US4904073A (en) * 1988-08-10 1990-02-27 Aware, Inc. Fractal tiling for multiple mirror optical devices
US5043621A (en) * 1988-09-30 1991-08-27 Rockwell International Corporation Piezoelectric actuator
US5939816A (en) * 1988-09-30 1999-08-17 Rockwell International Corporation Piezoelectric actuator
US5027028A (en) * 1989-08-29 1991-06-25 Skipper John D Piezoelectric motor
US5223039A (en) * 1991-04-02 1993-06-29 Canon Kabushiki Kaisha Illuminating apparatus and photo-excited process apparatus using same
US5262696A (en) * 1991-07-05 1993-11-16 Rockwell International Corporation Biaxial transducer
WO1993025929A1 (en) * 1992-06-08 1993-12-23 United Technologies Corporation Coaxial integrated deformable mirror actuator/retraction arrangement
US5357825A (en) * 1992-06-08 1994-10-25 United Technologies Corporation Coaxial integrated deformable mirror actuator/retraction arrangement
US6844994B2 (en) 2000-09-20 2005-01-18 Carl Zeiss Smt Ag Optical element deformation system
US20020109437A1 (en) * 2001-02-13 2002-08-15 Franz Sorg System for damping oscillations
US6897599B2 (en) 2001-02-13 2005-05-24 Carl Zeiss Smt Ag System for damping oscillations
US7123427B2 (en) 2001-07-26 2006-10-17 Carl Zeiss Smt Ag Objective, particularly a projection objective for use in semiconductor lithography
US20040201909A1 (en) * 2001-07-26 2004-10-14 Alexander Kohl Objective, particularly a projection objective for use in semiconductor lithography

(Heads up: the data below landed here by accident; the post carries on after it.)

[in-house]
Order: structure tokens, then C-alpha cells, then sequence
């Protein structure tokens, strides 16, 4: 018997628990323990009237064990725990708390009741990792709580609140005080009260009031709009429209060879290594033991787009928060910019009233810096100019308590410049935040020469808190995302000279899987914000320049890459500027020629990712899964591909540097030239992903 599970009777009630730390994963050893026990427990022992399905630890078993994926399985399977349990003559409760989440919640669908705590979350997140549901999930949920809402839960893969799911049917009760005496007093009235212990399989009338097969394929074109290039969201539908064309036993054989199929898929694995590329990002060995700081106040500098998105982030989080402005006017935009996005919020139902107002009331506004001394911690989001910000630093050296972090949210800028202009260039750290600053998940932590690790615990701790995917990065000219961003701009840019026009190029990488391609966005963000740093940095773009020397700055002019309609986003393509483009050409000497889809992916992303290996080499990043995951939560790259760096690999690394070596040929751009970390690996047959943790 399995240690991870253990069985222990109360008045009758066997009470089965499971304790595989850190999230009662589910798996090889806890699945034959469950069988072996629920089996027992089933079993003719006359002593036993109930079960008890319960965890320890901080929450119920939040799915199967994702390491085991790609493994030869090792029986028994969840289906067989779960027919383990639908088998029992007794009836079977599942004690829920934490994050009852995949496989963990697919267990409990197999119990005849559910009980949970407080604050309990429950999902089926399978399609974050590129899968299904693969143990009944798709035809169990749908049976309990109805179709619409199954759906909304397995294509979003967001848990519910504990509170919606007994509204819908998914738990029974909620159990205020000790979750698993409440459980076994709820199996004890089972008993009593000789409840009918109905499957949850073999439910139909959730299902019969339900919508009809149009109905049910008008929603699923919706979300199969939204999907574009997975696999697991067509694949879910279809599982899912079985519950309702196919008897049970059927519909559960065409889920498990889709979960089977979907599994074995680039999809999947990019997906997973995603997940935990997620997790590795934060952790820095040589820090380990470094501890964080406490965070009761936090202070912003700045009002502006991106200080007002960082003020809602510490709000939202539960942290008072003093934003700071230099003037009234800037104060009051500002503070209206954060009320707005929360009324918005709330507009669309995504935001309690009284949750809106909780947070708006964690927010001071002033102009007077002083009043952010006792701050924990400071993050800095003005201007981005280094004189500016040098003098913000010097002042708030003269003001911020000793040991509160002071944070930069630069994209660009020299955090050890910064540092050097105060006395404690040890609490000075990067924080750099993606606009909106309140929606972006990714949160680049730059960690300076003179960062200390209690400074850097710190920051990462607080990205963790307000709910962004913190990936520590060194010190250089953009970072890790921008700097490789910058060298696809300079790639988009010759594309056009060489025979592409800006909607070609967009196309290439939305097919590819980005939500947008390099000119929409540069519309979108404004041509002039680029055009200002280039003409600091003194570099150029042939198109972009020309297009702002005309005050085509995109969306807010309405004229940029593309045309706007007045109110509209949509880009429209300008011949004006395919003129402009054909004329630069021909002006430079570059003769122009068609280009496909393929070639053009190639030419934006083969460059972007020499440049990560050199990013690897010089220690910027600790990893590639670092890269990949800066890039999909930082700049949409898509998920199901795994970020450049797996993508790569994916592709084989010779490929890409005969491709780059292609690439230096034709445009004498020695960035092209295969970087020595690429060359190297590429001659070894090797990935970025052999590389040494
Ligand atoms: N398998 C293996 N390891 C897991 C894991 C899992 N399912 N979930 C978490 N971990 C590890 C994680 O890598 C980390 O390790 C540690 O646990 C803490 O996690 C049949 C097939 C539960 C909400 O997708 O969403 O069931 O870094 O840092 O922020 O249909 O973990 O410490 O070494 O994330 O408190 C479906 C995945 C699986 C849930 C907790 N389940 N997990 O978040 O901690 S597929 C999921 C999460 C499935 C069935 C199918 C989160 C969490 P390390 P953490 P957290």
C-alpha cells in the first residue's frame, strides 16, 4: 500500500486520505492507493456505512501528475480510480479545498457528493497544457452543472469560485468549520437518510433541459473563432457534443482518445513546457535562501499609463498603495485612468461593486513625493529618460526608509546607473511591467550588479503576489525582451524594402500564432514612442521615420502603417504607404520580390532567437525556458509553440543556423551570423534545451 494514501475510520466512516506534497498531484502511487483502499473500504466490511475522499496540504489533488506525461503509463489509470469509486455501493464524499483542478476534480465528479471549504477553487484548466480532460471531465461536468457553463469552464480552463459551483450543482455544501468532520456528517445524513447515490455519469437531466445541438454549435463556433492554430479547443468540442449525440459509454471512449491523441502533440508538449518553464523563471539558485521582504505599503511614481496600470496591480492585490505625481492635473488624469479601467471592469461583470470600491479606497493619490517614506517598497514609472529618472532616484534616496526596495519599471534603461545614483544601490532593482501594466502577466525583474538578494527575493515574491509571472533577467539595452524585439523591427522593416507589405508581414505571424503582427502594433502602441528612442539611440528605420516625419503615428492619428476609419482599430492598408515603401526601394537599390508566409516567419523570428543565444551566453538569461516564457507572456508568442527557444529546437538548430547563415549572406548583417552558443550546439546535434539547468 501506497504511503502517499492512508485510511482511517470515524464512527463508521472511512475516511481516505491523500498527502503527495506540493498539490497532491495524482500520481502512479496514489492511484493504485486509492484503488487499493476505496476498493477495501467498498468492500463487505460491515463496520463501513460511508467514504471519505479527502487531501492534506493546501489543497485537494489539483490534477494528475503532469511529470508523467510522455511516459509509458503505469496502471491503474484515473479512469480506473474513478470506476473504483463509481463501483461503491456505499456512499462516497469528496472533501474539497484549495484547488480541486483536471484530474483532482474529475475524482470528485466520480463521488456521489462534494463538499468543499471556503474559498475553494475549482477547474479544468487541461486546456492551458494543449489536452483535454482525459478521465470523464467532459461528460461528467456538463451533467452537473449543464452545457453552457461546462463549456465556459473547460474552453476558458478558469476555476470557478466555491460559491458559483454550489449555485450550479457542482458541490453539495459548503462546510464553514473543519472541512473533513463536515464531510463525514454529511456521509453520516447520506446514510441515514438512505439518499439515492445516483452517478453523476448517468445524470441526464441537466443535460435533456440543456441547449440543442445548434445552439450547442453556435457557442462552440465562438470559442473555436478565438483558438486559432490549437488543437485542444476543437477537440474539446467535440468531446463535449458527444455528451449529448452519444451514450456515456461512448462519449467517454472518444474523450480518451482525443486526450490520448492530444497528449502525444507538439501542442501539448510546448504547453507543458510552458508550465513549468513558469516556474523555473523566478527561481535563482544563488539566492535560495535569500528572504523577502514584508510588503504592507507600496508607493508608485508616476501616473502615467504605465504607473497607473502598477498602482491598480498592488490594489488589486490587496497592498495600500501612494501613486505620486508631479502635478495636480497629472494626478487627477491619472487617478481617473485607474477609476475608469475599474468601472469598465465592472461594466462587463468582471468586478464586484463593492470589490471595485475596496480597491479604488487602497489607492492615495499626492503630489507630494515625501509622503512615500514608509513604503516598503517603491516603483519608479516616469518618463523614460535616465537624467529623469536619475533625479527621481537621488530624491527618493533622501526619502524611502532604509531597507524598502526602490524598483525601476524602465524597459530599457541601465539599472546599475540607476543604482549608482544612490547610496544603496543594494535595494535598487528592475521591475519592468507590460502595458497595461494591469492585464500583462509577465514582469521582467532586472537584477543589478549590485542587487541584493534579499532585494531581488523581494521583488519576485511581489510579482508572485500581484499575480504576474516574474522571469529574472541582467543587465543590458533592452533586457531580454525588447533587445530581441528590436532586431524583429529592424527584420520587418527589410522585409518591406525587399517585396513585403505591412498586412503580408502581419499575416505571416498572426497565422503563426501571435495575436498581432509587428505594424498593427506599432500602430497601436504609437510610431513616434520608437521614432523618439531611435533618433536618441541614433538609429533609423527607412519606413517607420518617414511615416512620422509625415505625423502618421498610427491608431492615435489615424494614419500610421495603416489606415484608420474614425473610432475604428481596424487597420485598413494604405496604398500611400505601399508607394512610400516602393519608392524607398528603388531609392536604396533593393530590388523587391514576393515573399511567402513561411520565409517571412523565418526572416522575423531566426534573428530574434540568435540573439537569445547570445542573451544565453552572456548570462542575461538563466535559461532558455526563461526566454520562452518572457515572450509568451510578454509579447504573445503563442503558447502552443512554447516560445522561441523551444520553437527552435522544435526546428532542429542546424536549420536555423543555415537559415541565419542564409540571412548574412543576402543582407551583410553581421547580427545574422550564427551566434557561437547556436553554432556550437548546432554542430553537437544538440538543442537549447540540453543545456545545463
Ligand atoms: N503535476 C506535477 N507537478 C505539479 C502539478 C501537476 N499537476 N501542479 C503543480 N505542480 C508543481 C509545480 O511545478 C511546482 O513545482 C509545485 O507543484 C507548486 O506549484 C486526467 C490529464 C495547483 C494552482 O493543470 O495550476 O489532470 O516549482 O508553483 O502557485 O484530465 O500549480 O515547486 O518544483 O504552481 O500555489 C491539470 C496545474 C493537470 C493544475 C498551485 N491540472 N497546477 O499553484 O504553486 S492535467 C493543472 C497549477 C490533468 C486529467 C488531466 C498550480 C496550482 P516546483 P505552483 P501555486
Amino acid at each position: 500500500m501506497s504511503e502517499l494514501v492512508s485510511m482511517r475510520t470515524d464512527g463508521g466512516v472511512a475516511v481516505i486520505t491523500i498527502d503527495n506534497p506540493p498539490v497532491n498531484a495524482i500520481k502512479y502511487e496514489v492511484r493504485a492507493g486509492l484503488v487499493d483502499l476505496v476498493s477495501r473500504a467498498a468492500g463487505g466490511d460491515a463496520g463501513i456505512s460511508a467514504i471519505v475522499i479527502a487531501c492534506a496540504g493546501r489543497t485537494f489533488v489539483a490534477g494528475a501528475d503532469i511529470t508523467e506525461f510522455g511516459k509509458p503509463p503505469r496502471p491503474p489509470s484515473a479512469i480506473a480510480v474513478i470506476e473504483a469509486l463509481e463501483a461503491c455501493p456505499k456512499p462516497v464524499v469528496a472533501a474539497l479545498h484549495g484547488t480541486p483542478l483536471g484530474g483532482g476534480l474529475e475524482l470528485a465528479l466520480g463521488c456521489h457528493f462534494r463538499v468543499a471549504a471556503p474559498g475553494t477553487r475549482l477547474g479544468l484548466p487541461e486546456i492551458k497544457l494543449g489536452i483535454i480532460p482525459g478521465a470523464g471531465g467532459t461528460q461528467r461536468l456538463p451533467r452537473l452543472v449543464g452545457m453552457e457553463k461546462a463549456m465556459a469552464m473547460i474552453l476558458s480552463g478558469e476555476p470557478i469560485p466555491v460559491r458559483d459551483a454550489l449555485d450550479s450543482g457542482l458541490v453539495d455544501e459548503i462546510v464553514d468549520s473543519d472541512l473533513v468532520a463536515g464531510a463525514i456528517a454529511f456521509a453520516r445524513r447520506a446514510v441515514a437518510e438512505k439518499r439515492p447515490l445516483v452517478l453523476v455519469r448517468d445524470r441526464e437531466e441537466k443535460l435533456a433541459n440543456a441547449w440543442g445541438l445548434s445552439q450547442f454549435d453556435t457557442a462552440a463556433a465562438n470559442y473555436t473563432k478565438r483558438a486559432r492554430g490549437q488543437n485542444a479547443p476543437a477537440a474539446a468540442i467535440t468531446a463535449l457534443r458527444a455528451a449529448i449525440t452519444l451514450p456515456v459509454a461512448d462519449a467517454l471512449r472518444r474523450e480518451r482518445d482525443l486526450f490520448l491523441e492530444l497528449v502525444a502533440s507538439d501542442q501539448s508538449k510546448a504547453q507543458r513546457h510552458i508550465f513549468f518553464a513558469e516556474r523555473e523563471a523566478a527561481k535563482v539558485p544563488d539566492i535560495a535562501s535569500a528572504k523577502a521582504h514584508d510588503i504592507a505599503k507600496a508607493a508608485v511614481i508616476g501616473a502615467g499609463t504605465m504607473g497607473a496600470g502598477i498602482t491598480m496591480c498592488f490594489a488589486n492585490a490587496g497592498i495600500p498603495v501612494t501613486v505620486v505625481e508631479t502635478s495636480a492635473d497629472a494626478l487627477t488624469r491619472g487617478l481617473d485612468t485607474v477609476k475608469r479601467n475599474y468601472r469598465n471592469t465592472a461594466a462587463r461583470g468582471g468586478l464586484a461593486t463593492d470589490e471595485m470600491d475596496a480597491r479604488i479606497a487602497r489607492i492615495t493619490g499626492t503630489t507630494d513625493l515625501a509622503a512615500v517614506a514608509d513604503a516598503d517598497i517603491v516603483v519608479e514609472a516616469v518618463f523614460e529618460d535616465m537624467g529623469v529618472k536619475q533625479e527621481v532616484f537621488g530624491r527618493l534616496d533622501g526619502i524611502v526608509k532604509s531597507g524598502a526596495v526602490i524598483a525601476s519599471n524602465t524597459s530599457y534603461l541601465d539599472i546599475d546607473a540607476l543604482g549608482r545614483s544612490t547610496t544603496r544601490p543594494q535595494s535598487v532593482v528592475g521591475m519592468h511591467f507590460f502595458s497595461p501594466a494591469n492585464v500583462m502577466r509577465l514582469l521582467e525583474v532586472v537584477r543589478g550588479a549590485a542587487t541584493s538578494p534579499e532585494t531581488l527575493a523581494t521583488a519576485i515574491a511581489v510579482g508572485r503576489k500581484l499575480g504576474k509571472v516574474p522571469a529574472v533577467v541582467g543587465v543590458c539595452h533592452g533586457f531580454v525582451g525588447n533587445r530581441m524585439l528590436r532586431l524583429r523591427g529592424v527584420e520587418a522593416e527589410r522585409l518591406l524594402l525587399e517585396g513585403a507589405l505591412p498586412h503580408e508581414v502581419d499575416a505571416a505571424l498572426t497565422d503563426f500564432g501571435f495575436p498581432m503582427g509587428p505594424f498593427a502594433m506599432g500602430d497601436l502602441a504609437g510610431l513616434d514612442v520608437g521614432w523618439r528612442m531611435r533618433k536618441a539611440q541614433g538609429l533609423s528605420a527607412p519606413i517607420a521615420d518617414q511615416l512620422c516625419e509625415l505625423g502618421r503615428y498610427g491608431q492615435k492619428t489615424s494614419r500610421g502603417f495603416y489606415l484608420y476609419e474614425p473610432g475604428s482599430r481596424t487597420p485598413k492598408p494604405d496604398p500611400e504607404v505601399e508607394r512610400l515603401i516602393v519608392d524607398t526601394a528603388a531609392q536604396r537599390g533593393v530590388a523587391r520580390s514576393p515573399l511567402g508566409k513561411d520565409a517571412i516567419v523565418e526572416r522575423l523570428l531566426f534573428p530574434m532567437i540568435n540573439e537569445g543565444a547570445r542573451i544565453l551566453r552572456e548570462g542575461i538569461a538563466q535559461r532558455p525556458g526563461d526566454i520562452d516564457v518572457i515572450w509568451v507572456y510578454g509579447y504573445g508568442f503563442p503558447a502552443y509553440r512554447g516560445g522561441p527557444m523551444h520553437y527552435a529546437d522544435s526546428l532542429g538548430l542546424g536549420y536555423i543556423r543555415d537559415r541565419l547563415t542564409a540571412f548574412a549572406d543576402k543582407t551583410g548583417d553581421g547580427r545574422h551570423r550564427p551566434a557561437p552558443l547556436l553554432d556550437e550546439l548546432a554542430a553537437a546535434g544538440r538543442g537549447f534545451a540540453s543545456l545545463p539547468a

US6611546B1 (en) * 2001-08-15 2003-08-26 Blueleaf, Inc. Optical transmitter comprising a stepwise tunable laser
US7196841B2 (en) 2002-04-30 2007-03-27 Carl Zeiss Smt Ag Lighting system, particularly for use in extreme ultraviolet (EUV) lithography
US20050174650A1 (en) * 2002-04-30 2005-08-11 Frank Melzer Lighting system, particularly for use in extreme ultraviolet (euv) lithography
US20060132747A1 (en) * 2003-04-17 2006-06-22 Carl Zeiss Smt Ag Optical element for an illumination system
US7995296B2 (en) 2003-12-23 2011-08-09 Carl Zeiss Smt Gmbh Replacement apparatus for an optical element
US7265917B2 (en) 2003-12-23 2007-09-04 Carl Zeiss Smt Ag Replacement apparatus for an optical element
US20050134972A1 (en) * 2003-12-23 2005-06-23 Jens Kugler Replacement apparatus for an optical element
US8488261B2 (en) 2003-12-23 2013-07-16 Carl Zeiss Smt Gmbh Replacement apparatus for an optical element
US9081296B2 (en) 2003-12-23 2015-07-14 Carl Zeiss Smt Gmbh Replacement apparatus for an optical element
US7515363B2 (en) 2003-12-23 2009-04-07 Carl Zeiss Smt Ag Replacement apparatus for an optical element
US20090168207A1 (en) * 2003-12-23 2009-07-02 Carl Zeiss Smt Ag Replacement Apparatus for an Optical Element